Cop Killer" is a song composed by Ernie C with words by Ice-T for American heavy metal band Body Count, of which they were both members. Released on Body Count's 1992 self-titled debut album, the song was written two years earlier, and was partially influenced by "Psycho Killer" by Talking Heads.
Produced by Ernie C. & Ice-T. Cop Killer Lyrics COP KILLER, better you than me COP KILLER, fuck police brutality! COP KILLER, I know your family's grievin'. FUCK 'EM! COP KILLER, but tonight we get even
The Body Count album was released on March 31, 1992. A group called "The Combined Law Enforcement Association of Texas" called for a boycott on June 10, which ignited the controversy and sent sales soaring. The album was certified Gold (500,000 copies sold) on August 4, and on August 15, it peaked at on the Albums chart. On the August 20 issue of Rolling Stone, Ice-T appeared on the cover wearing a police uniform. The officers were acquitted on April 29, 1992, and riots ensued. In the wake of these events, "Cop Killer" became a flashpoint, seen by King supporters as an expression of rage over a system that protects racist officers, and by opponents who viewed it as undermining law enforcement. Ice-T became part of the story and proved himself as an articulate voice in the controversy.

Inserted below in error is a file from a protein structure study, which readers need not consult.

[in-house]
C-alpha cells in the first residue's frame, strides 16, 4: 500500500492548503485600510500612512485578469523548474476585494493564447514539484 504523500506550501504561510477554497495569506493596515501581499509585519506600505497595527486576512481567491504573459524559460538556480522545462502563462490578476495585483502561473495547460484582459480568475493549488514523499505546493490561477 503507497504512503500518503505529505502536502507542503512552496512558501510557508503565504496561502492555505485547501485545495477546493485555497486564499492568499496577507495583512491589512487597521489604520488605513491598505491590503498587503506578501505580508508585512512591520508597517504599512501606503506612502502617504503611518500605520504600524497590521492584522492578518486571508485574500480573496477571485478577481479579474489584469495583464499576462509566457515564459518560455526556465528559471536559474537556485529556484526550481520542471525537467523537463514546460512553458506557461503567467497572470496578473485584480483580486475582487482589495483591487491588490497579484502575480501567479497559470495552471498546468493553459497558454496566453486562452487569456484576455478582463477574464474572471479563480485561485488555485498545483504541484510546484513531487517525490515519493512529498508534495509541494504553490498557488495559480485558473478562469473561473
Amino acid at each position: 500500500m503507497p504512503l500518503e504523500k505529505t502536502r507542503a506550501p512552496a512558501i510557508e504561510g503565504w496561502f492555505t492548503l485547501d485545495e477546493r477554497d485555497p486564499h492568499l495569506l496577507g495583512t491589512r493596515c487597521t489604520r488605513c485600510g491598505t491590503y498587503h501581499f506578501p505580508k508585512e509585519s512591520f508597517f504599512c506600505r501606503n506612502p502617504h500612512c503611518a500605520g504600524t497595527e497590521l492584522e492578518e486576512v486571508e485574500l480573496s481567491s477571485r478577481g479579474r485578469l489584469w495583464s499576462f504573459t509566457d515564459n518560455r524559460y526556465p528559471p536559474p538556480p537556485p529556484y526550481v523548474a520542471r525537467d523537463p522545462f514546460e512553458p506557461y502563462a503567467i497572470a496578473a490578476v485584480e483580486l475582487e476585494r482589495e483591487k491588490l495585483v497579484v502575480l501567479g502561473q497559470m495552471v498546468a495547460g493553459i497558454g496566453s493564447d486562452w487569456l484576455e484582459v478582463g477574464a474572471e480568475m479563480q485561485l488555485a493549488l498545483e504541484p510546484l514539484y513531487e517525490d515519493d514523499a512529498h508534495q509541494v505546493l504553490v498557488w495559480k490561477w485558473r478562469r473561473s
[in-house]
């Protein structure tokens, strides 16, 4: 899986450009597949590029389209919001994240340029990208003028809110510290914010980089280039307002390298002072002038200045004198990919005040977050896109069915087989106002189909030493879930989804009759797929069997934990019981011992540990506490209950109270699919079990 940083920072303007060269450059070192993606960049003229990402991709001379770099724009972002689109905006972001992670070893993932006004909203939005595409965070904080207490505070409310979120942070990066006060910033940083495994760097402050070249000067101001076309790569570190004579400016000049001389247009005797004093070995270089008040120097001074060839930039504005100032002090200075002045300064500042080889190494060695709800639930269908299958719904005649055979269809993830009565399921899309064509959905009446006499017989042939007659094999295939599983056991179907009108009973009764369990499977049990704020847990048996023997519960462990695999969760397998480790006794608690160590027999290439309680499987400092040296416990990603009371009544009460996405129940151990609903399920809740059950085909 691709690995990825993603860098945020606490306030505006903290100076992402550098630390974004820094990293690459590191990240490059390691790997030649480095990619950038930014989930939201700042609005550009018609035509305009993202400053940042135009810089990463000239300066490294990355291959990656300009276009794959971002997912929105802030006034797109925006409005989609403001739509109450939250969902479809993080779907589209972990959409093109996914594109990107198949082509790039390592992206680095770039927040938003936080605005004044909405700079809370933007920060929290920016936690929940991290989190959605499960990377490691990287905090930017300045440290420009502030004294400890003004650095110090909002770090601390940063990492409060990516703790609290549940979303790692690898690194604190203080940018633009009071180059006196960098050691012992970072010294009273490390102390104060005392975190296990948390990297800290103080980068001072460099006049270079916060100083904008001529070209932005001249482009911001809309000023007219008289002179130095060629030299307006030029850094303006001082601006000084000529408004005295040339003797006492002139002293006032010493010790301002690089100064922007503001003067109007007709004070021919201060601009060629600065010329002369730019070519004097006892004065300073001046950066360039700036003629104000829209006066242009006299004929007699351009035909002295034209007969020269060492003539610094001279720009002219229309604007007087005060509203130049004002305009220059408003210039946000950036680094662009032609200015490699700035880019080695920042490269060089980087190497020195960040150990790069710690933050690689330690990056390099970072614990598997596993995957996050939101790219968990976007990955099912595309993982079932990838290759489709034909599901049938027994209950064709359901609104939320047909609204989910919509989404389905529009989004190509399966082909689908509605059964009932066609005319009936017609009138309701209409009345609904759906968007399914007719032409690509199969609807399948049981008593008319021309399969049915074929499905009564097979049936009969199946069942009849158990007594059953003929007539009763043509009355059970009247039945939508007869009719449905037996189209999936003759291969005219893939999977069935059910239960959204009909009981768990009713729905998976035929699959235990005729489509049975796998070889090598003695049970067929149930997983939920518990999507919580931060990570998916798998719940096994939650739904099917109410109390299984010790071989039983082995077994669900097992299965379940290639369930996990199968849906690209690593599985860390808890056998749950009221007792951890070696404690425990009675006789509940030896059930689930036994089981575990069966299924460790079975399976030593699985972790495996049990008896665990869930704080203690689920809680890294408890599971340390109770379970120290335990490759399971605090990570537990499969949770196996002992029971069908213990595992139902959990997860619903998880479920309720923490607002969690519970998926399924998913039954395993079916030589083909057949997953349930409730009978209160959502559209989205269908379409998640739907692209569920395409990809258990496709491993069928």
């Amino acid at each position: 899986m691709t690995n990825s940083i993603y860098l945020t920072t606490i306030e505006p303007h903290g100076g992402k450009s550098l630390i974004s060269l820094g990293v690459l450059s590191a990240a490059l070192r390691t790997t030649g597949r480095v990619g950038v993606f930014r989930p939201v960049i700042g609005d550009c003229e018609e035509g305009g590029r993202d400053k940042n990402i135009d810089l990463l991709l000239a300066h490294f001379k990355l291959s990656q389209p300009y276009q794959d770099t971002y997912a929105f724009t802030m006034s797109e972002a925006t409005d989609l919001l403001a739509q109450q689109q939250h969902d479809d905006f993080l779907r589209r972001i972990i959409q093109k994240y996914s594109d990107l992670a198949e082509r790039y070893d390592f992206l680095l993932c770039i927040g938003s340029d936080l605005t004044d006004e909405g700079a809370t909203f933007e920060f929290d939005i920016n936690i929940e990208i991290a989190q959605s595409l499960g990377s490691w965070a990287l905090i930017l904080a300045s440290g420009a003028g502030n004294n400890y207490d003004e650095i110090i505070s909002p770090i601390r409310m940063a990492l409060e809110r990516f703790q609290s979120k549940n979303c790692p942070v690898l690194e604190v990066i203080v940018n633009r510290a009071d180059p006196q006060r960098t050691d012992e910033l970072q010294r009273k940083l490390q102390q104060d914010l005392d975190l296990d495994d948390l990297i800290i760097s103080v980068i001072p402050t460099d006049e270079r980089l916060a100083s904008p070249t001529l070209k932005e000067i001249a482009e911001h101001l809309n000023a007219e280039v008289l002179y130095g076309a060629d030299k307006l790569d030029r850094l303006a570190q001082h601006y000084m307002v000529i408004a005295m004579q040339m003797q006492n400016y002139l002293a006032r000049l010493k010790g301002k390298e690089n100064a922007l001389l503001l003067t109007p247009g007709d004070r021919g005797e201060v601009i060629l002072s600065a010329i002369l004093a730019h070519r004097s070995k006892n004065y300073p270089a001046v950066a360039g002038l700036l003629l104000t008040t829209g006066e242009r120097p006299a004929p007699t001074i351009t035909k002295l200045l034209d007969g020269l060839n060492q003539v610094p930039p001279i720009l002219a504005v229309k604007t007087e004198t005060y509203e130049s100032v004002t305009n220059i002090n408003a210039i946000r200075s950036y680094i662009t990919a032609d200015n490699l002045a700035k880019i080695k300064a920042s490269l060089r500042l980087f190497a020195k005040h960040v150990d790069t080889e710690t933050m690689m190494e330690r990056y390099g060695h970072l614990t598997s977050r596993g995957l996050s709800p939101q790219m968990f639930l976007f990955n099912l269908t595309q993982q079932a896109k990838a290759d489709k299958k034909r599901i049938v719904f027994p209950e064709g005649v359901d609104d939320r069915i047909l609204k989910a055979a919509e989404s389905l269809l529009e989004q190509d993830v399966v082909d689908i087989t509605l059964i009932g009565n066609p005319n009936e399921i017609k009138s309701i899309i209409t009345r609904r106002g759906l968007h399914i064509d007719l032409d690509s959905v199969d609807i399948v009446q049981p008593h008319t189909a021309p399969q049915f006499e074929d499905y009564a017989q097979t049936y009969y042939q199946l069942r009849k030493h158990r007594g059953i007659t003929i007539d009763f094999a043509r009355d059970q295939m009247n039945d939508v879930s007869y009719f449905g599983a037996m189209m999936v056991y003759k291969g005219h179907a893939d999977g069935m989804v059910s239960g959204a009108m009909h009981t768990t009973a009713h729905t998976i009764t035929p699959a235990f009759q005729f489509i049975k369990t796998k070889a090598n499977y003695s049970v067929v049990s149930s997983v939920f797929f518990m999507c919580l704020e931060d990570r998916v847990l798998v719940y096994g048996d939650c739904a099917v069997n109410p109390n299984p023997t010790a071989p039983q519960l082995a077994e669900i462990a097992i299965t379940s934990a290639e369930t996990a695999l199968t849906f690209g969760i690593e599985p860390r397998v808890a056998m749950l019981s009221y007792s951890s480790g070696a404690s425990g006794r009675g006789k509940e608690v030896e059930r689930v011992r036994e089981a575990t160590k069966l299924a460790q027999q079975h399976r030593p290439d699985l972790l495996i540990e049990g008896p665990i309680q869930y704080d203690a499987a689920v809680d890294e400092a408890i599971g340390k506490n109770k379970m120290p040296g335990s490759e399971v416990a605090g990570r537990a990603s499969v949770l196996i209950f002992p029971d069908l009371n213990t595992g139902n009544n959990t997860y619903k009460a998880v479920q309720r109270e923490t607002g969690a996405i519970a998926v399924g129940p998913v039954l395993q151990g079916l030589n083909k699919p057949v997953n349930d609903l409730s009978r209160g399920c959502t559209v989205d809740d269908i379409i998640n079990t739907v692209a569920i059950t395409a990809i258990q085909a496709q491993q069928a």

Song: Cop Killer (partial). e-mail: portageeprideail.
Body Count is the eponymous debut album of American heavy metal band Body Count. Released in 1992, the album material focuses on various social and political issues ranging from police brutality to drug abuse. The album presents a turning point in the career of Ice-T, who co-wrote the album's songs with lead guitarist Ernie C and performed as the band's lead singer. Previously known only as a rapper, Ice-T's work with the band helped establish a crossover audience with rock music fans. Ice-T referred to the album's final track, "Cop Killer" as a protest song, stating that the song is " in the first person as a character who is fed up with police brutality. The song was written in 1990, and had been performed live several times, including at Lollapalooza, before it had been recorded in a studio.